Paid Internship: Join the Skulk (Group of Foxes)


We’re looking for a Spring 2018 intern!

We believe creativity is best when it is simple, honest, and based on strategy. Through collaboration with our client’s experience and our marketing expertise, we make relevant and powerful connections with an intended audience.

As a FoxFuel intern, you’ll have insight into all the inner workings of a fast-paced, small agency. We do everything from branding to marketing strategy to web development. We value hard work, great ideas, and team spirit. If you’re looking to gain experience, make connections, and aren’t above wiping down the conference table and making coffee, a FoxFuel Creative internship is for you.


  • Accepting applications: Third week in October – first week in December
  • Decision: Third week in December
  • Internship: Third week in January – first week in May
    (12 hours/week, 12-week internship)

Position Details:

  • Well-rounded with great attitude
  • Will serve as general agency intern, reporting to all departments, but able to utilize specialized skill set
  • There will be a formal review process at 3 weeks in which the internship may be terminated should the intern fail to meet requirements and expressed expectations
  • Paid internship, class credit available

To apply, send your resume, cover letter, portfolio (if applicable), and a short video to Your video should answer the following questions:

  1. What are your career goals?
  2. What are you good at professionally?
  3. What do you suck at professionally?
  4. Why do you want to intern at FoxFuel?

And make sure you read this blog about how to be a great intern.

8 Ways Our 8 Employees Like To Spend Their Nashville Summers

Stones River Greenway

Travis’ Pick

Nashville has some killer greenways in and around the city. Perfect for dog walkers, active families, or introverts who are tired of peopling and need to escape for a time.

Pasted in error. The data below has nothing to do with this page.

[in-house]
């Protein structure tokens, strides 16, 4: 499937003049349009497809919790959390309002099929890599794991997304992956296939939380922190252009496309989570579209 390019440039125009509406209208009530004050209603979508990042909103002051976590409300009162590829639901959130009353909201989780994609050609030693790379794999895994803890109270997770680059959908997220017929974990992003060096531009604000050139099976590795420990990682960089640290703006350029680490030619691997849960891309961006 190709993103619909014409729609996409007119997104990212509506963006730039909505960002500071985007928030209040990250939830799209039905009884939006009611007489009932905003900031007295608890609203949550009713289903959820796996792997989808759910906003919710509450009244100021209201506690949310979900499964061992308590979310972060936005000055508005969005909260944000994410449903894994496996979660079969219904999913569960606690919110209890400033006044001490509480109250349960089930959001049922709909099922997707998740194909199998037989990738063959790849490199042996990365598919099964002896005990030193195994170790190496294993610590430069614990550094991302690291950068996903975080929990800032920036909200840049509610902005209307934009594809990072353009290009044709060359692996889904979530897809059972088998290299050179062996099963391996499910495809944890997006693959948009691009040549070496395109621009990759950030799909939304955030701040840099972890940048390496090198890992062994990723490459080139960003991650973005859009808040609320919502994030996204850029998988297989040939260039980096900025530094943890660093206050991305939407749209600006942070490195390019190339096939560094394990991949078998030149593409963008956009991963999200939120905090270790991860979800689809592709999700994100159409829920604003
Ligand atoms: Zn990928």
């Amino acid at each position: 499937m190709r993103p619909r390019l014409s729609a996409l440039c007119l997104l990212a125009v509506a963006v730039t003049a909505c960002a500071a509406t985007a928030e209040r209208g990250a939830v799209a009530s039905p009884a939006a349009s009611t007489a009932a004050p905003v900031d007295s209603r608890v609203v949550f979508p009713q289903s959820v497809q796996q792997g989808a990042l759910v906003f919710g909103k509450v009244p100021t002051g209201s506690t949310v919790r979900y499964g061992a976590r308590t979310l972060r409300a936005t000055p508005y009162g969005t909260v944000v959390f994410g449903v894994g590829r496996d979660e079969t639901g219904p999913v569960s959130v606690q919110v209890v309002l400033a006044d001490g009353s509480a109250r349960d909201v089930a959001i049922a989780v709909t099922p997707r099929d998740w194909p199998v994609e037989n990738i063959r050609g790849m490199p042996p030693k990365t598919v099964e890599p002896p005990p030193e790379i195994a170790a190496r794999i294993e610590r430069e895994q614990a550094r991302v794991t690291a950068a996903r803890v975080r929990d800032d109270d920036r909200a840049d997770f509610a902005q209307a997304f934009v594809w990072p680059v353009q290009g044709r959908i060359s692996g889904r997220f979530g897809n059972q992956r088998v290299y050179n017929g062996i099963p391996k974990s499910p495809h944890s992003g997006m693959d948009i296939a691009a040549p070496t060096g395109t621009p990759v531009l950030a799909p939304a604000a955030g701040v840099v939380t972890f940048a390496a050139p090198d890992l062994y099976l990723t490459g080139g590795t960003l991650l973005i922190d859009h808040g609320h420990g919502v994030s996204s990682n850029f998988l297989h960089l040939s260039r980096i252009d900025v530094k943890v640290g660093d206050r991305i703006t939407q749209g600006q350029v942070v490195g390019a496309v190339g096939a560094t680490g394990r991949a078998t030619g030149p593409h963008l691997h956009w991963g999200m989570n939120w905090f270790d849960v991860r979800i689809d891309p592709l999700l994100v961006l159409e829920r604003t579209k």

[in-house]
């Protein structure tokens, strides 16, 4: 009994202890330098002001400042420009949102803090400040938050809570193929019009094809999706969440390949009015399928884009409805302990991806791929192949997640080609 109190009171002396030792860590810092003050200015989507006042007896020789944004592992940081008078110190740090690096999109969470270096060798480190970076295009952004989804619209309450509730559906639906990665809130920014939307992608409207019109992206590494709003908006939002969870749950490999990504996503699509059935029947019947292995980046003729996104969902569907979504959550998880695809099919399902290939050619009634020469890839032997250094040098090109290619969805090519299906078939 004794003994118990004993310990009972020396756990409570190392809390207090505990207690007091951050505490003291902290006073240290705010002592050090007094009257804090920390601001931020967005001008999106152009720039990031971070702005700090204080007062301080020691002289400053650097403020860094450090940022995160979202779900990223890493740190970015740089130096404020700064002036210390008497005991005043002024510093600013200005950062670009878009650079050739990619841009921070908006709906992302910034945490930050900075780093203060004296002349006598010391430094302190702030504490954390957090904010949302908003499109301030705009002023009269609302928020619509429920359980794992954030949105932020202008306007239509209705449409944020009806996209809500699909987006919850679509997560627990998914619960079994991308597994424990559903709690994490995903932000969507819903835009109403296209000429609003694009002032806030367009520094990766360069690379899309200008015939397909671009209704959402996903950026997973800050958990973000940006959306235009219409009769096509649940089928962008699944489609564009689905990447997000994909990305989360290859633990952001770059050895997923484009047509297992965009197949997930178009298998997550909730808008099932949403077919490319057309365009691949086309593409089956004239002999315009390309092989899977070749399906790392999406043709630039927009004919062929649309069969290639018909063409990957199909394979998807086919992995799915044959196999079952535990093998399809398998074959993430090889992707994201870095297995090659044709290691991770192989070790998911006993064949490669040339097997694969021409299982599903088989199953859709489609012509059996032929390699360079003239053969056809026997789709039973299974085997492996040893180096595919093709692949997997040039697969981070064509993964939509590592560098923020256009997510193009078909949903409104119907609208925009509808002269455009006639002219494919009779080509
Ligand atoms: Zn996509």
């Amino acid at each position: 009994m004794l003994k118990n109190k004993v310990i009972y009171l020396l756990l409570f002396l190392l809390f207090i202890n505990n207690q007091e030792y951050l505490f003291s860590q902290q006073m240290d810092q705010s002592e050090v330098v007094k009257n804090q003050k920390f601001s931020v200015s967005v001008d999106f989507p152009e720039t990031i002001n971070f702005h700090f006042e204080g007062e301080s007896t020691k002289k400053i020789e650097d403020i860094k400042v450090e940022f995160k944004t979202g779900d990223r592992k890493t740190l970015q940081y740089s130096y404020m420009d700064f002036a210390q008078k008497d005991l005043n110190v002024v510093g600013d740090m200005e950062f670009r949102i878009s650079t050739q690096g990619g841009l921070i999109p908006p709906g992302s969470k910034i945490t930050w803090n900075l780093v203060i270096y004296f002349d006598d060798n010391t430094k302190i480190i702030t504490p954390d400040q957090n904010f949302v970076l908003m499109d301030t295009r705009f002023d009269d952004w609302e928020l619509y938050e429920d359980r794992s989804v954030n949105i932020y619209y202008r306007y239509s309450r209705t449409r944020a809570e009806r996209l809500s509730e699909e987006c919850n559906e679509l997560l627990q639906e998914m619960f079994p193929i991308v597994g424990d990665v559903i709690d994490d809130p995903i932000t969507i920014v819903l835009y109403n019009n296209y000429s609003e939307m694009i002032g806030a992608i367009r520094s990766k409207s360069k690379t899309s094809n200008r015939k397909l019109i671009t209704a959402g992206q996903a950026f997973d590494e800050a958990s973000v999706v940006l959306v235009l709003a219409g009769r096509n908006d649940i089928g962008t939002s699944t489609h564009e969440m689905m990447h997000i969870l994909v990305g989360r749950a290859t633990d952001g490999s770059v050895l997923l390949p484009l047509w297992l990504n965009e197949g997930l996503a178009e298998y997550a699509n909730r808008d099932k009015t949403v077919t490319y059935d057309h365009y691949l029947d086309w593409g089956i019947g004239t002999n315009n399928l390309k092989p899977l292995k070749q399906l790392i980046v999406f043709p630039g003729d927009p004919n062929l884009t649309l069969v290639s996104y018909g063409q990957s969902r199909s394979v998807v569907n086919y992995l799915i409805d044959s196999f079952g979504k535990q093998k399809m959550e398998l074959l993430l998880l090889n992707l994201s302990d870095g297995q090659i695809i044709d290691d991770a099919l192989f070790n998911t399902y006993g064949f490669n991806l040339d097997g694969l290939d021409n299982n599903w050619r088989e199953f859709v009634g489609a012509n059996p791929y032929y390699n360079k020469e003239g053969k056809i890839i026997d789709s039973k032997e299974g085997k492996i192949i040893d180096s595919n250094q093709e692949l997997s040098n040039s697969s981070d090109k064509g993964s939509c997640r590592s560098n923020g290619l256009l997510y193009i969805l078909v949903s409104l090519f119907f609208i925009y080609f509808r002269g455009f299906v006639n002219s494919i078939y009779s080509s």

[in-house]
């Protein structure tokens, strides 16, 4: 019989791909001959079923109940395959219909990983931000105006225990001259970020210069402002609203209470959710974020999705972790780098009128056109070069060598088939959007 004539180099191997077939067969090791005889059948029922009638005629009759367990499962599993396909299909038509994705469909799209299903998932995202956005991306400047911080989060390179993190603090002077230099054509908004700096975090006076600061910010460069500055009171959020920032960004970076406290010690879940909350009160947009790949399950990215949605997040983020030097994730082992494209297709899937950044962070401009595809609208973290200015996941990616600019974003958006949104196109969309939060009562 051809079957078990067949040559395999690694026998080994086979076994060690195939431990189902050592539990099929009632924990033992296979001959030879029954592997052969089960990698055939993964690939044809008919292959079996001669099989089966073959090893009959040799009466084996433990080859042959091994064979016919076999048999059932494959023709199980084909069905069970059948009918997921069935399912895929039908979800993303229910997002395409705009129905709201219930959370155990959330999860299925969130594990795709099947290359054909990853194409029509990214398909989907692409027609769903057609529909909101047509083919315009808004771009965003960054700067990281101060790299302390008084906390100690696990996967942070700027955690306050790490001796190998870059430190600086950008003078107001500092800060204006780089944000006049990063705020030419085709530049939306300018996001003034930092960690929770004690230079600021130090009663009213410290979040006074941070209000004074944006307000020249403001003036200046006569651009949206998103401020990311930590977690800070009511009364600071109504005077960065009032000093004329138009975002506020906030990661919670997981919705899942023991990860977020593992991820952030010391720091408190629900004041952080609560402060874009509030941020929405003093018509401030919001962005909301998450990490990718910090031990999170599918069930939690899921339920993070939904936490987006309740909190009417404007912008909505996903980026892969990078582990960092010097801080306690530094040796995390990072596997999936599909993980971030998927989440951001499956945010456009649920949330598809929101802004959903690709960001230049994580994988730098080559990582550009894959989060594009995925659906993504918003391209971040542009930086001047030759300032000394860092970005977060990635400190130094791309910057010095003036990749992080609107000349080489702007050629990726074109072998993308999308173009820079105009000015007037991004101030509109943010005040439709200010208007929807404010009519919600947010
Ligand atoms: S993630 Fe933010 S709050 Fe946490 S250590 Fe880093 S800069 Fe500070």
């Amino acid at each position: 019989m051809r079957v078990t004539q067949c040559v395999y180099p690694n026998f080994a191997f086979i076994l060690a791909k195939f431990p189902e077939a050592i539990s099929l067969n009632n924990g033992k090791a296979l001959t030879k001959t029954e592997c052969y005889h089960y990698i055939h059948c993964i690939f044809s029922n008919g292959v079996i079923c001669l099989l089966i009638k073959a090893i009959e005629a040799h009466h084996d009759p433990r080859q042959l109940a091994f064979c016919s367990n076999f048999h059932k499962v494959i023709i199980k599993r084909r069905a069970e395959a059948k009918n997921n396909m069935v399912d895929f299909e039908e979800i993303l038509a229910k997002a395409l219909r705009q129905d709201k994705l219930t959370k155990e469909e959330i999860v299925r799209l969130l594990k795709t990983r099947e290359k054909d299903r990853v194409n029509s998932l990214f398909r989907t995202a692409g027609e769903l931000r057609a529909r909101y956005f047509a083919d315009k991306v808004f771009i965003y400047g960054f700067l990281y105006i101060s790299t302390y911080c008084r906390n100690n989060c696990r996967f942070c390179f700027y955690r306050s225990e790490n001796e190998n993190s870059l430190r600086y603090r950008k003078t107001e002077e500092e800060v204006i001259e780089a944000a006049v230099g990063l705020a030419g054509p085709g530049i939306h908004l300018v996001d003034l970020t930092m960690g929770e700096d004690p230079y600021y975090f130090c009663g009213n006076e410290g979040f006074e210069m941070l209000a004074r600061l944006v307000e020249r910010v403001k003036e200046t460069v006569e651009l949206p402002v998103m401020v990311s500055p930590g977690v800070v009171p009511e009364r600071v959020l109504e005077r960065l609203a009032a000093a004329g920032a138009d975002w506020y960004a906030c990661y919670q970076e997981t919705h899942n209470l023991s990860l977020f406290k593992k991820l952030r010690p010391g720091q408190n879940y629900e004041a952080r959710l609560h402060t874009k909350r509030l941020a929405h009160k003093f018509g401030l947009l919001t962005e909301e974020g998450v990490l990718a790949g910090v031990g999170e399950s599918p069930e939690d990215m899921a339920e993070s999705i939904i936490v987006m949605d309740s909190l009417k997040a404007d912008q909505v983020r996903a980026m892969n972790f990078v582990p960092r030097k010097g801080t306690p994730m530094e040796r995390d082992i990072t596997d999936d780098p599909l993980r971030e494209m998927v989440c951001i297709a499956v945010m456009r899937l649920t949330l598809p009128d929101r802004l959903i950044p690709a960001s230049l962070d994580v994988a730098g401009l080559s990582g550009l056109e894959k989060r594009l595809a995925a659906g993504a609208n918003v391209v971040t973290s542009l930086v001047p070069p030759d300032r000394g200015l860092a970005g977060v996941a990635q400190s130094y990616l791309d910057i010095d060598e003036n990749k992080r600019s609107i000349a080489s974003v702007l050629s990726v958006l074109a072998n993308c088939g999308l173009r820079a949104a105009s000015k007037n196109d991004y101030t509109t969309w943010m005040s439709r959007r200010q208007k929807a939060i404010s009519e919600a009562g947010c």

Swing Dancing at Centennial Park (or Anywhere Else)

Kelsey’s Pick

You can swing dance anywhere there’s music, but if you prefer not to dance alone for once, we highly recommend the Big Band Dances every Saturday night at Centennial.


Car Shows

Hutzel’s Pick

There are car shows across the state of Tennessee throughout the year, including the International Auto Show in November. This summer, there are a few great ones here in Nashville like the 3rd Annual Auto Fair & Swap Meet or Ink N Iron at Bicentennial Mall Park.

Oh, and if you’re into weird old cars, you definitely have to check out this gem: Lane Motor Museum.


Live On The Green

Cody’s Pick

Live on the Green

You’ve heard of it, it’s on everyone’s list. But it’s just so good! It kicks off a little later in the summer, but in the meantime, check out the lineup that was just announced!


Take A Long Ride On My Motorbike

Colton’s Pick


Colton’s trying desperately to be more hipster, so in addition to his new skinny jeans and his mustache pomade, he’s spending warm summer nights downtown on his 1980 Honda CM400T. 


Cheekwood Garden Exhibits

Joe’s Pick 

Cheekwood has some amazing programs and exhibits lined up this summer, including a 23-foot cast iron head as part of Jaume Plensa’s Human Landscape exhibit.


Full Moon Pickin’ Parties

John’s Pick

This year is the 15th anniversary of the Full Moon Pickin’ Parties in Warner Park! Music lovers and musicians alike get together once a month for some mighty fine bluegrass throughout the park.



Rachel’s Pick

There are 12 incredible waterfalls within two hours of Nashville. You’re welcome.